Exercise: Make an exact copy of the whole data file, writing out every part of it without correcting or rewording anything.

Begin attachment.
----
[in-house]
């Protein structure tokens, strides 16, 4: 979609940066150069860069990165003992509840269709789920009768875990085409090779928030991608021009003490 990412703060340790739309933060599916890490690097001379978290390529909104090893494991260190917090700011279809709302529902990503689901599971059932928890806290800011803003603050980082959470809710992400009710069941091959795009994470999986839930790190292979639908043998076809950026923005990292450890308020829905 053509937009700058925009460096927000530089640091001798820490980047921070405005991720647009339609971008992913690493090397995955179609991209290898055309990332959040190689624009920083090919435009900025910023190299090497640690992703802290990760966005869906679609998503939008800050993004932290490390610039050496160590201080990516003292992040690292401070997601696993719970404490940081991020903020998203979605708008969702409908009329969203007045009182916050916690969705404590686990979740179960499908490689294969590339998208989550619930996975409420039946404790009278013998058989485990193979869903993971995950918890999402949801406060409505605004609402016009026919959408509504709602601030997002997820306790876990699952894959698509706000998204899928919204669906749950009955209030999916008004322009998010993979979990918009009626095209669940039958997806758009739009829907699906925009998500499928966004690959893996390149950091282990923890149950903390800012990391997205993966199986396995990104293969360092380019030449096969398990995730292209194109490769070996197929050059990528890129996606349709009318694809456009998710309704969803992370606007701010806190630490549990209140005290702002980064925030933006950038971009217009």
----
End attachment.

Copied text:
[in-house]
């Protein structure tokens, strides 16, 4: 979609940066150069860069990165003992509840269709789920009768875990085409090779928030991608021009003490 990412703060340790739309933060599916890490690097001379978290390529909104090893494991260190917090700011279809709302529902990503689901599971059932928890806290800011803003603050980082959470809710992400009710069941091959795009994470999986839930790190292979639908043998076809950026923005990292450890308020829905 053509937009700058925009460096927000530089640091001798820490980047921070405005991720647009339609971008992913690493090397995955179609991209290898055309990332959040190689624009920083090919435009900025910023190299090497640690992703802290990760966005869906679609998503939008800050993004932290490390610039050496160590201080990516003292992040690292401070997601696993719970404490940081991020903020998203979605708008969702409908009329969203007045009182916050916690969705404590686990979740179960499908490689294969590339998208989550619930996975409420039946404790009278013998058989485990193979869903993971995950918890999402949801406060409505605004609402016009026919959408509504709602601030997002997820306790876990699952894959698509706000998204899928919204669906749950009955209030999916008004322009998010993979979990918009009626095209669940039958997806758009739009829907699906925009998500499928966004690959893996390149950091282990923890149950903390800012990391997205993966199986396995990104293969360092380019030449096969398990995730292209194109490769070996197929050059990528890129996606349709009318694809456009998710309704969803992370606007701010806190630490549990209140005290702002980064925030933006950038971009217009």